Influence of aerobic exercise training and relaxation training on physical and psychologic health following stressful life events

D. L. Roth, D. S. Holmes

Research output: Contribution to journalArticlepeer-review

Abstract

An experiment was conducted to determine whether aerobic exercise training or relaxation training would be effective for reducing the deleterious effects of life stress on physical and psychologic health. Over 1000 college students were surveyed, and 55 of those who reported experiencing a high number of negative life events over the preceding year were assigned to an aerobic exercise training condition, a relaxation training condition, or a no-treatment control condition. Physical and psychologic health were assessed with self-report measure before, halfway through, immediately following, and 8 weeks after the 11-week training (and control) period. Heart rate data collected during a treadmill test indicated that the aerobic exercise training was effective for improving cardiovascular fitness. Psychologic measures indicated that the exercise training condition was more effective than the other two conditions for reducing depression during the first 5 weeks of training. No differences were found among the conditions on self-report measures of physical health. These findings suggest that aerobic exercise training may be useful for reducing the severity and duration of depressive reactions following stressful life change.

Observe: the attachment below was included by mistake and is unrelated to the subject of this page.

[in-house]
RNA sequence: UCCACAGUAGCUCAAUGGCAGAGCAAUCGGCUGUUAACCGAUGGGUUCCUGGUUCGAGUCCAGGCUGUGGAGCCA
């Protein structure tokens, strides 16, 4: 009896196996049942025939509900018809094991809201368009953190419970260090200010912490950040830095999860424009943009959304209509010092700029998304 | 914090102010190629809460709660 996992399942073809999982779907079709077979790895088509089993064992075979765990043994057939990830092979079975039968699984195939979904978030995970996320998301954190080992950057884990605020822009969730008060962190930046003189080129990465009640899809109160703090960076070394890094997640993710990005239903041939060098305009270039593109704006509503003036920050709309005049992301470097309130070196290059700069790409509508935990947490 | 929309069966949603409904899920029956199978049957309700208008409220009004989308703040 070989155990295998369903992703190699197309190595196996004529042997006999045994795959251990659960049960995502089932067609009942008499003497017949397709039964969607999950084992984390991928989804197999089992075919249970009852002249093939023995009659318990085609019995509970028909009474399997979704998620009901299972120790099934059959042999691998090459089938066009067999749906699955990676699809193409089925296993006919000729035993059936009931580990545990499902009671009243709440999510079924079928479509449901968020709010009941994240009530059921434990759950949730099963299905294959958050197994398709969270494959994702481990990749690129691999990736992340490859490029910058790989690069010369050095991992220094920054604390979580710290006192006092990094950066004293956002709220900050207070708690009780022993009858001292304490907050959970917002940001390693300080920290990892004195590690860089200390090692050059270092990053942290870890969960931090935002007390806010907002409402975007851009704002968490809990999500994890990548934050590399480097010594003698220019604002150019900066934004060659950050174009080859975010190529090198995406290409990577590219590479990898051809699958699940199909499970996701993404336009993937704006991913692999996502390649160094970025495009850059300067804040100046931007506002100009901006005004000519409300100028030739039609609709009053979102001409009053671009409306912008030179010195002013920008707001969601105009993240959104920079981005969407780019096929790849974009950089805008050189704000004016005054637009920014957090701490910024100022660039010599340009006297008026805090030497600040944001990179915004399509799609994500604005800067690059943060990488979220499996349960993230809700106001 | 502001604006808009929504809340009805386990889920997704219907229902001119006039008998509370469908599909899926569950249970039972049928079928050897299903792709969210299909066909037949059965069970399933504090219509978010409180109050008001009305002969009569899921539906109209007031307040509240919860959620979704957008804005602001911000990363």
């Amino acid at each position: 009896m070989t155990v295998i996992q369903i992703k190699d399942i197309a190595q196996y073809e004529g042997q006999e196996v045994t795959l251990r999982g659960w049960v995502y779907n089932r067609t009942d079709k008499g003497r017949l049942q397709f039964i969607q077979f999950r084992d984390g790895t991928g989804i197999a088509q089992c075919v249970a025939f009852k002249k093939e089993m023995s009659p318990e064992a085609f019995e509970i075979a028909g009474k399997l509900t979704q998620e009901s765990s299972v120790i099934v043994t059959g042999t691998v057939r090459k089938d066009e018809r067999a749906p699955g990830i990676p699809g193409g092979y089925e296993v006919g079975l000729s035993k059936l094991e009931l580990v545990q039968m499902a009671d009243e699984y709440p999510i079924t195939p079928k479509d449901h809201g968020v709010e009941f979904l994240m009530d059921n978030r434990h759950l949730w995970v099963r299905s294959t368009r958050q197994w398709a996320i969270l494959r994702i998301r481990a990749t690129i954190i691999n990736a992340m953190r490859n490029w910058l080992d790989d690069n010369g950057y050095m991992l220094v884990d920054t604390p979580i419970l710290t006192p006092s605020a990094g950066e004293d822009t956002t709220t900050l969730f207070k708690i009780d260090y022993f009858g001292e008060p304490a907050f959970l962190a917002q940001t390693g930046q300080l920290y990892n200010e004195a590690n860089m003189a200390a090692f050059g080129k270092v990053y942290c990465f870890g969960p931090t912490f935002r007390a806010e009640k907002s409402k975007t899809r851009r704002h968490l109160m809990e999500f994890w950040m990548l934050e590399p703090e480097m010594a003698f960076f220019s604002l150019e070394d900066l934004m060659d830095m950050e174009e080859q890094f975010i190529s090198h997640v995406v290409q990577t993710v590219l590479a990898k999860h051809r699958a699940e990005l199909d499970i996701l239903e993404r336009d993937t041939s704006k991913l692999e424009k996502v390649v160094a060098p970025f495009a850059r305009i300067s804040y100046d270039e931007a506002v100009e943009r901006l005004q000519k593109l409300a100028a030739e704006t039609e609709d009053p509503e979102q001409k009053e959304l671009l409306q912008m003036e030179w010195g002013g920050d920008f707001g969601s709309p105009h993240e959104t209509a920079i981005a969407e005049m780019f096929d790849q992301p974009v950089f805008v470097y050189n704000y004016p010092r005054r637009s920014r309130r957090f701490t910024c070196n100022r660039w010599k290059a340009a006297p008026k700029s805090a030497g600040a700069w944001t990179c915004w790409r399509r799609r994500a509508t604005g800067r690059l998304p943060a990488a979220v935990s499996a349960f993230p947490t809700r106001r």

Original languageEnglish (US)
Pages (from-to)355-365
Number of pages11
JournalPsychosomatic medicine
Volume49
Issue number4
DOIs
StatePublished - Jan 1 1987
Externally publishedYes

ASJC Scopus subject areas

  • Applied Psychology
  • Psychiatry and Mental health

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